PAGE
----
The University of Kentucky Plant Disease Diagnostic Lab in Princeton confirmed the first case of red crown rot in the state during the week of Sept. 13. At this point in the growing season, this disease will have the most impact on double-crop soybeans, said Carl Bradley, plant pathologist with the UK College of Agriculture, Food and Environment.
A local agronomist found the disease in a few soybean fields in Graves County, and he contacted UK to confirm the disease.
“Unfortunately, the disease is causing noticeable damage in the double-crop fields we scouted last week, and those fields will probably have yield losses,” Bradley said. “It will likely be too late for growers to observe red crown rot symptoms in full-season soybeans, as many of those fields are close to harvest.”
Red crown rot is caused by the fungus Calonectria ilicicola. The fungus infects soybean roots and causes root rot and dark red discoloration on the part of the stem closest to the soil. Red reproductive structures and white fungal growth may appear on the lower stem and roots.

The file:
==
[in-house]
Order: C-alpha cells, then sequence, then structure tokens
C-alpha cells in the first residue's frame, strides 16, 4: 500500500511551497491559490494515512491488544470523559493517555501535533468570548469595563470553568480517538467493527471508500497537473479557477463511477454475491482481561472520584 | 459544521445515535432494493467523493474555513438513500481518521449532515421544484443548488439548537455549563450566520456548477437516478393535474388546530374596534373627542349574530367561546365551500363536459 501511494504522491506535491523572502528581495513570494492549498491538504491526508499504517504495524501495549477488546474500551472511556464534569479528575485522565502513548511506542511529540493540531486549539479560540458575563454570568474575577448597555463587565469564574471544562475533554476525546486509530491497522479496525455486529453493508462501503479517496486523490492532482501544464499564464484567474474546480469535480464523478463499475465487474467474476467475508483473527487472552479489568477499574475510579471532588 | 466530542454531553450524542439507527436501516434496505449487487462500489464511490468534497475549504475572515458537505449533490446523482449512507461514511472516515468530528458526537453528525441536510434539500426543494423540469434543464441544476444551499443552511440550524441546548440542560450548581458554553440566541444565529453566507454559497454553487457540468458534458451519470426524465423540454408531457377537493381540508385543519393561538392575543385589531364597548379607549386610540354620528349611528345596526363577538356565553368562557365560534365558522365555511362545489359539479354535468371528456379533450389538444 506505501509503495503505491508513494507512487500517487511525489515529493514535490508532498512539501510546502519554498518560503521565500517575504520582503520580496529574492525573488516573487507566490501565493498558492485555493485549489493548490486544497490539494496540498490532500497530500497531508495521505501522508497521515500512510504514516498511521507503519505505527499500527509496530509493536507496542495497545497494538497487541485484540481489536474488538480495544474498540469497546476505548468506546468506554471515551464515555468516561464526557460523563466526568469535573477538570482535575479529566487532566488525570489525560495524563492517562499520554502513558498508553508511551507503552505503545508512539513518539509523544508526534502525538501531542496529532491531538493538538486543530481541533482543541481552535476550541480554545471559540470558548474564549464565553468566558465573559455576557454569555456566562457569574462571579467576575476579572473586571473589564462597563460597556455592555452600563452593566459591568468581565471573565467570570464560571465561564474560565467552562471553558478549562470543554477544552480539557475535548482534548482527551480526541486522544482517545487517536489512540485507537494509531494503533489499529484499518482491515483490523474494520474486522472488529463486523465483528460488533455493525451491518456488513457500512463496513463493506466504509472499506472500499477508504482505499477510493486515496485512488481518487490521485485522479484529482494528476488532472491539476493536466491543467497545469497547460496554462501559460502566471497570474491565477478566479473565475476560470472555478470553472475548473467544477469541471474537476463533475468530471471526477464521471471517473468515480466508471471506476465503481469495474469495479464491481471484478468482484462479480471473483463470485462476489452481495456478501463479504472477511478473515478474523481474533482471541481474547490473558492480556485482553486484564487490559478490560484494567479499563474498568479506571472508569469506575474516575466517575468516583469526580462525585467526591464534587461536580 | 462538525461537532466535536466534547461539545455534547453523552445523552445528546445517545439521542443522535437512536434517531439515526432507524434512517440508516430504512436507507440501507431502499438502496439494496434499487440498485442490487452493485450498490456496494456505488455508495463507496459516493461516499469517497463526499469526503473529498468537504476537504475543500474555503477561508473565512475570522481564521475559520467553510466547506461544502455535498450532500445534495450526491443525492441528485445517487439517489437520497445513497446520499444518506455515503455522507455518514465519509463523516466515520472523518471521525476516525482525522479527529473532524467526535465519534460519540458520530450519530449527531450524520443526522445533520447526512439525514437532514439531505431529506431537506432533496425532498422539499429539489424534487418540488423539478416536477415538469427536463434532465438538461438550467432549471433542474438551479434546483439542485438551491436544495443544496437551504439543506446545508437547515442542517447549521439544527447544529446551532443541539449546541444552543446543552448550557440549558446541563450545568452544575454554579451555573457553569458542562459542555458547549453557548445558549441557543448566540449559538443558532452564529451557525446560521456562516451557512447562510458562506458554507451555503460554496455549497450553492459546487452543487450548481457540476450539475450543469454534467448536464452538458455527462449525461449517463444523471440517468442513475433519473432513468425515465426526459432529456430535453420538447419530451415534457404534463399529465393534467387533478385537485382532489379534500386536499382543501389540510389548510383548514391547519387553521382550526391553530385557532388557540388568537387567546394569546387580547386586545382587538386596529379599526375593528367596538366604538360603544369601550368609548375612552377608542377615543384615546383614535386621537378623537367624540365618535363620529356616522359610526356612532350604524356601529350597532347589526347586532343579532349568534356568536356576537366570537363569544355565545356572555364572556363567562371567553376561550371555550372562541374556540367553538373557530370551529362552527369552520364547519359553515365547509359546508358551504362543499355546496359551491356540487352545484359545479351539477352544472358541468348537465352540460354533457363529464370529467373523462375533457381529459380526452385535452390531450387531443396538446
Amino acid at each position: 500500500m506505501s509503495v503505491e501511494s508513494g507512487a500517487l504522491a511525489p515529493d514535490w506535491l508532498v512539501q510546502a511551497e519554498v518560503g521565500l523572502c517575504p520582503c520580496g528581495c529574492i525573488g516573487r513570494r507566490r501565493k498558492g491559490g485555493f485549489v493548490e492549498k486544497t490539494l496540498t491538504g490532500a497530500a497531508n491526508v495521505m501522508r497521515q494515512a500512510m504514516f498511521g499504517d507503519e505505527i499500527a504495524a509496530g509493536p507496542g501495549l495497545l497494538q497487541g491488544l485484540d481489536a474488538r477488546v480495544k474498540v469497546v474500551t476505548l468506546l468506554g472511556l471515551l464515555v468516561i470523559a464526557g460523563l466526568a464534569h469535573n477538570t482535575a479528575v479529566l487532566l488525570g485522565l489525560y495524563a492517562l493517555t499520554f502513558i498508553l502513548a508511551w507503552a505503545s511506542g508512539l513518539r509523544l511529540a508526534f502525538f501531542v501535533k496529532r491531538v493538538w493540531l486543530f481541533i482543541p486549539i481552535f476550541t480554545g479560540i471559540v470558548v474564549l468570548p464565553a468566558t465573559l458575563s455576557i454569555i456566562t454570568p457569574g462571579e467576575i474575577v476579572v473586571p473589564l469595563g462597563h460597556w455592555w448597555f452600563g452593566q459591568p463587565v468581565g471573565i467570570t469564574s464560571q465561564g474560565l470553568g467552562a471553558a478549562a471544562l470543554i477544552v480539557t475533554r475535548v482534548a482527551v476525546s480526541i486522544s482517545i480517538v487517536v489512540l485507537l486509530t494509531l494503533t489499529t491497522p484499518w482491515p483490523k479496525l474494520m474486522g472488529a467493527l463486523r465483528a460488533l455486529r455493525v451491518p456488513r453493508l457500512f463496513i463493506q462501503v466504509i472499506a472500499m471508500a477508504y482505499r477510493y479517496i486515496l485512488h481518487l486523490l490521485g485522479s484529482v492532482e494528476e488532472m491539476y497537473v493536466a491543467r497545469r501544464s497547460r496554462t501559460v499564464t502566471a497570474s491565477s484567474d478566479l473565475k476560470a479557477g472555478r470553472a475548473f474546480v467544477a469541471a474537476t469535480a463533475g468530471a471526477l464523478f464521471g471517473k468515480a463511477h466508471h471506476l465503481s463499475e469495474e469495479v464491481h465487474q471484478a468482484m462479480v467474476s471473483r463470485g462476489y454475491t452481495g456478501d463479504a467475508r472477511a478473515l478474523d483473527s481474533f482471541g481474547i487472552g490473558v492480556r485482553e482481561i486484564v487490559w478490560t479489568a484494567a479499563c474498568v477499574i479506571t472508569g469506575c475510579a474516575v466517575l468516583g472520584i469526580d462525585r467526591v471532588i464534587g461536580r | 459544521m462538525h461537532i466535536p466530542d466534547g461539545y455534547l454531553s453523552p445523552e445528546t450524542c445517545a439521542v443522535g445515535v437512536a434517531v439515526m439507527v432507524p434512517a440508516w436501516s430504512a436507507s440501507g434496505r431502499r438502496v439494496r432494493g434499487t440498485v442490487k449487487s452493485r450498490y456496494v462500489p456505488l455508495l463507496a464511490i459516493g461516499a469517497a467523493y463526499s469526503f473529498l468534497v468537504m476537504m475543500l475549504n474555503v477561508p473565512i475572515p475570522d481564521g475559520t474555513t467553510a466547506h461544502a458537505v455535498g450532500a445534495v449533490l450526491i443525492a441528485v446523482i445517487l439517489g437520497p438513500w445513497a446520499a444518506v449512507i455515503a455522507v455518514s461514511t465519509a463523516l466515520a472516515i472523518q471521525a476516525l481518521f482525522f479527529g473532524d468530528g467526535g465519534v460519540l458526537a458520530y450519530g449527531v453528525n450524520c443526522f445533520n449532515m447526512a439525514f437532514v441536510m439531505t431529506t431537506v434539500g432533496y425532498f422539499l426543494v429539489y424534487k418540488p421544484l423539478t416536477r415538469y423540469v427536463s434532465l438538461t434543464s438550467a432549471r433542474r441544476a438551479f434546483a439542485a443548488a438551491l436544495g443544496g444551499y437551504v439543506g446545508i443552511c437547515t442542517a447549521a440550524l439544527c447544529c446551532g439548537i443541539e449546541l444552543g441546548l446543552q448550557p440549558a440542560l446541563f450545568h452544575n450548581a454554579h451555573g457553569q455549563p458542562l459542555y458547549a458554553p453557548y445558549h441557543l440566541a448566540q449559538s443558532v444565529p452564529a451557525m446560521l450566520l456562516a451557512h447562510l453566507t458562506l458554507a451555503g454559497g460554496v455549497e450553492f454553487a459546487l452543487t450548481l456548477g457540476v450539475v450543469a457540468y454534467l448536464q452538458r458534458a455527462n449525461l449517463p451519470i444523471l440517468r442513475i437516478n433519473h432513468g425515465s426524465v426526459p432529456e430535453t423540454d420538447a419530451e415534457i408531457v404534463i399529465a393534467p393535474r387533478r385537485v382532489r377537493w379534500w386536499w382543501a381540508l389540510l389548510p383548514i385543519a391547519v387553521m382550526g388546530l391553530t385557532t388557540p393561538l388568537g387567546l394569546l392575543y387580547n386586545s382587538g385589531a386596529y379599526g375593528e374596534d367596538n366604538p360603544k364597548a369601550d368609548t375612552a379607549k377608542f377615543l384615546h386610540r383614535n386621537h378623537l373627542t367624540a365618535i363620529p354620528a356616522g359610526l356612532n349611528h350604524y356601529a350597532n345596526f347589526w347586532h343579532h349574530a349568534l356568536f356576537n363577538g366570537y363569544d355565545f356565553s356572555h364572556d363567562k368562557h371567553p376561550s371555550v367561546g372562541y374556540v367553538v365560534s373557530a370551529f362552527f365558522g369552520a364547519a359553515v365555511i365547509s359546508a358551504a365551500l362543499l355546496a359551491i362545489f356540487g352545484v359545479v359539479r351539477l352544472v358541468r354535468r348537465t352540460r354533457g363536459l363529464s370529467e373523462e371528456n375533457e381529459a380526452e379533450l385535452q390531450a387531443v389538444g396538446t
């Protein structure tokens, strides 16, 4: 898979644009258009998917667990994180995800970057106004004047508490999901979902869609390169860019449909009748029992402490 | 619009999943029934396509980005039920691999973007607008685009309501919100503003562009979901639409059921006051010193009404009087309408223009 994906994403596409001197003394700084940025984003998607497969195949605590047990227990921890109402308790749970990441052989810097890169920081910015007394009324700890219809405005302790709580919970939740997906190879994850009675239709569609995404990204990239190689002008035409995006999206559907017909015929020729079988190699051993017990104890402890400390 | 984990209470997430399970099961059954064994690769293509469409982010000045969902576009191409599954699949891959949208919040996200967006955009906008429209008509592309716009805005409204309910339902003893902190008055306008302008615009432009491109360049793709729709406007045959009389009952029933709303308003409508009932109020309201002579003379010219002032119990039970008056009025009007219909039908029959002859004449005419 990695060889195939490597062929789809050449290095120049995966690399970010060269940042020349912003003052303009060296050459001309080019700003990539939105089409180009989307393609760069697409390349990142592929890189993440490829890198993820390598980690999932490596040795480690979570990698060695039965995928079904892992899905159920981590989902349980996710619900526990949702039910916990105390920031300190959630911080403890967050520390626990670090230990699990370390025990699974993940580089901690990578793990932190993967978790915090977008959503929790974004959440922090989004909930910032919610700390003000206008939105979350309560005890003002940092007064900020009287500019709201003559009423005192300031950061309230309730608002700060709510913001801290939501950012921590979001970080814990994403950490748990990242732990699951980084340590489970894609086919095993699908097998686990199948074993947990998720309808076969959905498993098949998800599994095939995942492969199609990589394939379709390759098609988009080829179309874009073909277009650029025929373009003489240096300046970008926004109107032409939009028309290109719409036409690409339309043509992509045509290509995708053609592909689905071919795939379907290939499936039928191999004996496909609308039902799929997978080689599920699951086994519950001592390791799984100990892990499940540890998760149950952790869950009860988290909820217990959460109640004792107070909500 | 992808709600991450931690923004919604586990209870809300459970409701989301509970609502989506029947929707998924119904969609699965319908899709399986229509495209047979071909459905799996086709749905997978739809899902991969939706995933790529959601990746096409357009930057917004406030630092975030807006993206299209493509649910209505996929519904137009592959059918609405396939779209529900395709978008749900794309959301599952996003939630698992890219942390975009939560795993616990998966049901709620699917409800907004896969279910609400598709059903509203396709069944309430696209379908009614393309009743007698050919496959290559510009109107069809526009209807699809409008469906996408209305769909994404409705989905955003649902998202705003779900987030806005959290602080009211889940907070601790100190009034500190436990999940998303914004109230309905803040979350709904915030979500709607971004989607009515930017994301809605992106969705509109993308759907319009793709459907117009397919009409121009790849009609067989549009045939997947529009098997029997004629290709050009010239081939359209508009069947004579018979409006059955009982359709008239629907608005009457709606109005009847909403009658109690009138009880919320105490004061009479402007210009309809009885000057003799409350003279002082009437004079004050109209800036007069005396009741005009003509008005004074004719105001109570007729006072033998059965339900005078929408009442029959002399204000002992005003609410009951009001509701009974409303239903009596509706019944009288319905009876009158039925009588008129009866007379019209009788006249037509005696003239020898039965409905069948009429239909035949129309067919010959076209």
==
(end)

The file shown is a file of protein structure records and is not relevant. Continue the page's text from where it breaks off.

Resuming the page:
The fungus also produces a toxin that can accumulate in the leaves. It causes leaf tissue to turn yellow and die while the veins in the leaf remain green.
Soybean producers in Louisiana and Mississippi have dealt with this disease for years. There, the disease can cause as much as 25% to 30% yield loss. It was also found in Illinois in 2018.
“We will need to conduct research to determine the best management practices for this disease in Kentucky,” Bradley said. “We hope to be able to do some yield loss determinations in some of the fields we found red crown rot in last week.”
The fungus can survive in the soil for several years. Producers in southern states manage the disease by rotating away from soybeans, planting less-susceptible varieties and delaying planting in infected fields.
Kentucky producers who suspect they may have red crown rot should contact their county agriculture and natural resources agent with the UK Cooperative Extension Service. Agents can help producers submit samples for diagnosis at UK’s Plant Disease Diagnostic labs in Princeton or Lexington.
Additional information about the disease is available in Kentucky Pest News, https://kentuckypestnews.wordpress.com/.
The University of Kentucky contributed this article.